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Re: [Vrs-development] VRS development language

From: Seth Johnson
Subject: Re: [Vrs-development] VRS development language
Date: Sat, 27 Apr 2002 21:03:21 -0400

There are a lot of people who won't buy into this idea of
security/safety (in general, the equating of security with
virtualization), until a clear distinction is made between
security/safety and content control.

Until then, people should be allowed to shoot themselves in
the foot.

Bill Gates' "internal" email emphasizing security went out
nearly the same day that Representative Boucher endorsed the
National Academy of Sciences' "Cybersecurity"
recommendations (authored by a committee that included
Microsoft).  The only part of those recommendations that
made the press was the part that said to hold software
vendors liable for security deficiencies.  The general spin
was that the idea would be a way to "get Microsoft," which
is laughable.

However, the rest of the recommendations include language
very compatible with Senator Hollings' idea of building
content control into logic devices.  Also note Microsoft's
recently revealed patent on a digital "rights management"
operating system.  In addition, Microsoft's current WSDL
work is basically creating a messaging architecture for the
Internet, in a move clearly analogous to the way they
fomented Windows -- emphasizing OOP and the technical
advantages of a messaging kernel while not revealing the
complete set of messages built in.

Seth Johnson

Eric Altendorf wrote:
> These are also good points.  However, I was not actually
> talking about safety in terms of isolation of processes
> from the rest of the system.  That isolation may or may
> not exist depending on the VM, the underlying operating
> system, etc.
> I was talking about the safety of the language in terms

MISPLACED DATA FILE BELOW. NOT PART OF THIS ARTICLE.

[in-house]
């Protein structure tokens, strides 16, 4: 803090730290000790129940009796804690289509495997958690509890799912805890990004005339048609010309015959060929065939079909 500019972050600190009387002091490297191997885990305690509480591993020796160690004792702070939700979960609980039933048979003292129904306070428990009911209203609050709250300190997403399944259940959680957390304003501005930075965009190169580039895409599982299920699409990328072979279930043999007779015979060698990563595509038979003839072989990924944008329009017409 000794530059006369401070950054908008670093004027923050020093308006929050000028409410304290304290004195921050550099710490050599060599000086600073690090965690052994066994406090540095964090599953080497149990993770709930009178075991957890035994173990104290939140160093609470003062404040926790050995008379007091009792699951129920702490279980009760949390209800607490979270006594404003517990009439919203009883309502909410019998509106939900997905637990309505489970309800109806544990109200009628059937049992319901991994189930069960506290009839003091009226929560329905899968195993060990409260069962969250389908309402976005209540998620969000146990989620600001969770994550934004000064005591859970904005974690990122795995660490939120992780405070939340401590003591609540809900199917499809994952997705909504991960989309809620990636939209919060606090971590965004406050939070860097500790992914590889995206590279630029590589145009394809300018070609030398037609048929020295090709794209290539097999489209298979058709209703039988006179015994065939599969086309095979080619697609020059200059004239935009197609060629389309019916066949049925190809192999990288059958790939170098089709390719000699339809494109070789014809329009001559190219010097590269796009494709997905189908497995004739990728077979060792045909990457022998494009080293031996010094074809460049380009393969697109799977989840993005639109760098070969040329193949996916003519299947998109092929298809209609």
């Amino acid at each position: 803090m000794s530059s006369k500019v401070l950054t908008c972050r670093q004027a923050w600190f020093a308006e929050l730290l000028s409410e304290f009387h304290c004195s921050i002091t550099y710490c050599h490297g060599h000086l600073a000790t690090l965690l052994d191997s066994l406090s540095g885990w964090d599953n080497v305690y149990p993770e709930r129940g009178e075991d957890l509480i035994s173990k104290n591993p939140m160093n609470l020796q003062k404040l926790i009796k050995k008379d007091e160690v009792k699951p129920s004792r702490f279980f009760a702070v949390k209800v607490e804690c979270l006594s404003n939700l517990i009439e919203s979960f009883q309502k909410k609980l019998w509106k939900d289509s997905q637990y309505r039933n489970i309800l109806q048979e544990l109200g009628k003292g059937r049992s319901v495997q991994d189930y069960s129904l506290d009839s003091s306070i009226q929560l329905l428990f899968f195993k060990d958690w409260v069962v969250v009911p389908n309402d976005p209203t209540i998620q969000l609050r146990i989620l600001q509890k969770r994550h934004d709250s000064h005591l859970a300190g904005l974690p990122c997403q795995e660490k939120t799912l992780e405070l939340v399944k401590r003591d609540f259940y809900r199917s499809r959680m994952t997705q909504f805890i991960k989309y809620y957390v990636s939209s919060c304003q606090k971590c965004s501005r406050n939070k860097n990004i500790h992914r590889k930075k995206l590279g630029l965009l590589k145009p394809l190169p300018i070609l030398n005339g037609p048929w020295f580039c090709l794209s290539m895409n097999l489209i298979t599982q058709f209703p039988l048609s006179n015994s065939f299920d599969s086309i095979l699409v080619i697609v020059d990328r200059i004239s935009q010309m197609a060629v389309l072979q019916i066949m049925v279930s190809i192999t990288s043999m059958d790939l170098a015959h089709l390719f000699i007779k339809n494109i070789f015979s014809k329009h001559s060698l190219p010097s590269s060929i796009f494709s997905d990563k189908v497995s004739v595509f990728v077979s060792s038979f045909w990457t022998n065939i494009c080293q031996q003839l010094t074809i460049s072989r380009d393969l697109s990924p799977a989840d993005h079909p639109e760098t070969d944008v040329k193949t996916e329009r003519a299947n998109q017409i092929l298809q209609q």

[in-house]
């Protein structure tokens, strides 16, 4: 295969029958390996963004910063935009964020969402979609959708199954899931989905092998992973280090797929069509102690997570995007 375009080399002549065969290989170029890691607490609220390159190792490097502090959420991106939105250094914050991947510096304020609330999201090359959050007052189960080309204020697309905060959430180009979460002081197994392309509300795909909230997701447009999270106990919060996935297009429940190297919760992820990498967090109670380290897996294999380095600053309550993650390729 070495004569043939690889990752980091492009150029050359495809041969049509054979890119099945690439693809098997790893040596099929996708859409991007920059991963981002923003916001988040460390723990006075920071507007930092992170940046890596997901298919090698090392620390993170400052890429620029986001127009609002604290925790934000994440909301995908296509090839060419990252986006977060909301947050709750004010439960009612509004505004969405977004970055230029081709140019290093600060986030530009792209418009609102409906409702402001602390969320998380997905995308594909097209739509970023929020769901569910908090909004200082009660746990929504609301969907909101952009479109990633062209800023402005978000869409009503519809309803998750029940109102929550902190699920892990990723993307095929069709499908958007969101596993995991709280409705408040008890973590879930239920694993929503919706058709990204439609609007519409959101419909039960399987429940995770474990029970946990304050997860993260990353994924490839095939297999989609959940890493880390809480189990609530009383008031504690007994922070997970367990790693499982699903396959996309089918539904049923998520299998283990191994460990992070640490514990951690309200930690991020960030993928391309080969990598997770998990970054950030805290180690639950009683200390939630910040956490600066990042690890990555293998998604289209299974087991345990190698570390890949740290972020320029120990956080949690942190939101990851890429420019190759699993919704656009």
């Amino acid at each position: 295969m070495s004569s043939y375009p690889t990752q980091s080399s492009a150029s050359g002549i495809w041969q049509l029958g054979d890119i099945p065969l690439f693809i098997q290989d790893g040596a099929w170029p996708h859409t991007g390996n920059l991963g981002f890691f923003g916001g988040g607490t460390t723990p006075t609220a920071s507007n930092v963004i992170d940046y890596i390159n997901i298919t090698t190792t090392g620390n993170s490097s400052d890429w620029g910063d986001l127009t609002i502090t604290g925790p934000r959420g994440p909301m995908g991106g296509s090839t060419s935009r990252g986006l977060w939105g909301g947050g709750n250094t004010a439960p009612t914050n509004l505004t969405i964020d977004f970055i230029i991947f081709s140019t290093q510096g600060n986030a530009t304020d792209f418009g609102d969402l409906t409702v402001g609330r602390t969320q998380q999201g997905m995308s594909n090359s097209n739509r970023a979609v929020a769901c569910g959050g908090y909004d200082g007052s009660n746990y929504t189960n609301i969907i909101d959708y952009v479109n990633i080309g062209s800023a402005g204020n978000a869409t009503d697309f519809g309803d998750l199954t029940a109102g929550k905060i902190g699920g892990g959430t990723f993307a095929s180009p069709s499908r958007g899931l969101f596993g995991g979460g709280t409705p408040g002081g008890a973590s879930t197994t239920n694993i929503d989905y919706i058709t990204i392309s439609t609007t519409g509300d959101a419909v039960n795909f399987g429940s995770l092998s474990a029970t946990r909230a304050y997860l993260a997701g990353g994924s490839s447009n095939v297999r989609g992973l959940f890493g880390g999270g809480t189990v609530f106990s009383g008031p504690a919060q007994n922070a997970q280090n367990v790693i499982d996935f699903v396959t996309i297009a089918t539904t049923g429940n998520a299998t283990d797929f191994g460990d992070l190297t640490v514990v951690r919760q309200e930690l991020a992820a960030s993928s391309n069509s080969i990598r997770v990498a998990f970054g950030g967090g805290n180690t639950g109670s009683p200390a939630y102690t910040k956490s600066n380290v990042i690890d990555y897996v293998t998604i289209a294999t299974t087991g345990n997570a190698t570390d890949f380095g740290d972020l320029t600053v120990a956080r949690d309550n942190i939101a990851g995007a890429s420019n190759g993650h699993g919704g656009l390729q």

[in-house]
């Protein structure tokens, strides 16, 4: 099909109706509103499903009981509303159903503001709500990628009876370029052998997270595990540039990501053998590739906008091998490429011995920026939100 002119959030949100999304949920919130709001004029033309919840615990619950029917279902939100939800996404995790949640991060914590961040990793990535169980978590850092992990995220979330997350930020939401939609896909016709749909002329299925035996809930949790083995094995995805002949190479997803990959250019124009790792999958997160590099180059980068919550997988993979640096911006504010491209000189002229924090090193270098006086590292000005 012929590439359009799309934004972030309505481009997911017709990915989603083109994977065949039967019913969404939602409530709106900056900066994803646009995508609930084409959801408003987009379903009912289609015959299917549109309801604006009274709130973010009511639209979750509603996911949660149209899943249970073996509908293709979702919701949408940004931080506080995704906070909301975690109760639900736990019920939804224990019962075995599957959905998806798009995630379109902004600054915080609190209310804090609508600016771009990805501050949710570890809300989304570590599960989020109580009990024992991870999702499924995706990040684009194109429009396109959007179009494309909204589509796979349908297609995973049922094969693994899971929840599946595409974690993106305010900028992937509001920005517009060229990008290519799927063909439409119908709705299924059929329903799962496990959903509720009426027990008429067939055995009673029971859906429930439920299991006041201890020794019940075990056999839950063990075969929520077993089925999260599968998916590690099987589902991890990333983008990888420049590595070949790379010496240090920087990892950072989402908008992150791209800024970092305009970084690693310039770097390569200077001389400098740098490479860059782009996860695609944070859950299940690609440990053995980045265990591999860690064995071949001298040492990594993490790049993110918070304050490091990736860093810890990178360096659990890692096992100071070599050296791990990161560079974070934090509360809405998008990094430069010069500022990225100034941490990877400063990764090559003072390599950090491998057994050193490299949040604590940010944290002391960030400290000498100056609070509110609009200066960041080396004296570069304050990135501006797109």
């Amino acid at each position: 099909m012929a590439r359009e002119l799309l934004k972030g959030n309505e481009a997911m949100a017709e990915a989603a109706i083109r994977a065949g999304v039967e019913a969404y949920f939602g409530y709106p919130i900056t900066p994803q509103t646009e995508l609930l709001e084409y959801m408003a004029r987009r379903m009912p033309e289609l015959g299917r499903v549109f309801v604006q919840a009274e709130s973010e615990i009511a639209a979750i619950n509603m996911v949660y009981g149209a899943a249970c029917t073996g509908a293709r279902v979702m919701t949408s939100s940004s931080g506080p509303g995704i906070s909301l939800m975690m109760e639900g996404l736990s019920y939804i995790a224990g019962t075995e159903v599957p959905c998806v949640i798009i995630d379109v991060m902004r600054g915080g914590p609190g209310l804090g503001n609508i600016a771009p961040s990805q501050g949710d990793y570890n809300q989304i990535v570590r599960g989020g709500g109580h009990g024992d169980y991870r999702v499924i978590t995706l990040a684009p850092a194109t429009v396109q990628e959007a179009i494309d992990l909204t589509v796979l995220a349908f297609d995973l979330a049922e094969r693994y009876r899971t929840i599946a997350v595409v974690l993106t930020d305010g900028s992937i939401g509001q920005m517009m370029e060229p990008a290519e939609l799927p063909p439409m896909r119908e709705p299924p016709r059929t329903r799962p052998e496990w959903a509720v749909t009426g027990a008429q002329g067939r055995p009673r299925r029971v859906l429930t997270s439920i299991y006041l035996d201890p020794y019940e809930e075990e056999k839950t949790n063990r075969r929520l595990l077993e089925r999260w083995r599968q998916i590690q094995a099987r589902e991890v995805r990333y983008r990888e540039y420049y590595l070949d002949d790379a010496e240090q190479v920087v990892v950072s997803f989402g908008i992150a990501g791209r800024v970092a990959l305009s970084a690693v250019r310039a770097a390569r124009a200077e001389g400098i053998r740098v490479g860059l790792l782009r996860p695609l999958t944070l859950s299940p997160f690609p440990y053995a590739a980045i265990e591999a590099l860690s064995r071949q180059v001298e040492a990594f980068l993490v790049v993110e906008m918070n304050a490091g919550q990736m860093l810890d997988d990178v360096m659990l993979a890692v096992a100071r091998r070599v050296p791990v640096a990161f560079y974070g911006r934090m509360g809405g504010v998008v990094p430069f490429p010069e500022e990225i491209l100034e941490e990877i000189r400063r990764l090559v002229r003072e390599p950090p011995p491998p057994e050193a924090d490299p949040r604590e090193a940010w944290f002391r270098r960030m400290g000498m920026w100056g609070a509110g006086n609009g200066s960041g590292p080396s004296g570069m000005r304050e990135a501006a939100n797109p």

> of the language's restrictions to keep you from shooting
> yourself in the foot.  This includes type safety, memory
> allocation safety, pointer safety, etc.  For example, in
> Java, there are no pointers so you cannot access or
> modify arbitrary areas of memory.  You don't have to
> explicitly free memory, so memory leaks are rare.
> Buffer overrun bugs are virtually nonexistant.  The main
> point is that using a safe language like Java or C#
> leads to much fewer bugs, and faster and easier
> development.  This is the point I wanted to make.
> However, I'm glad you brought up the issue of safety in
> terms of security.  Most security problems are due to
> bugs in the software, and the fewer bugs the software
> has, the more secure it will likely be.  In particular,
> buffer overrun bugs, one of the most common security
> flaws, generally just can't happen in Java or C#.
> I recently looked at the security book that has been
> assigned to virtually everyone at Microsoft in their
> recent 2-month frantic security push (I assume you've
> heard about that).  That book extols C# for making
> obsolete many of the kinds of bugs that resulted in
> security flaws in the past....
> Interestingly, one of the big differences between C# and
> Java is that Java completely eliminates pointers.  In
> C#, you can still declare blocks of "unsafe code" which
> use pointers.  If you never declare such blocks, you're
> safe, but the option is always there.  This may be a
> good or bad thing depending on the kind of software
> you're writing.


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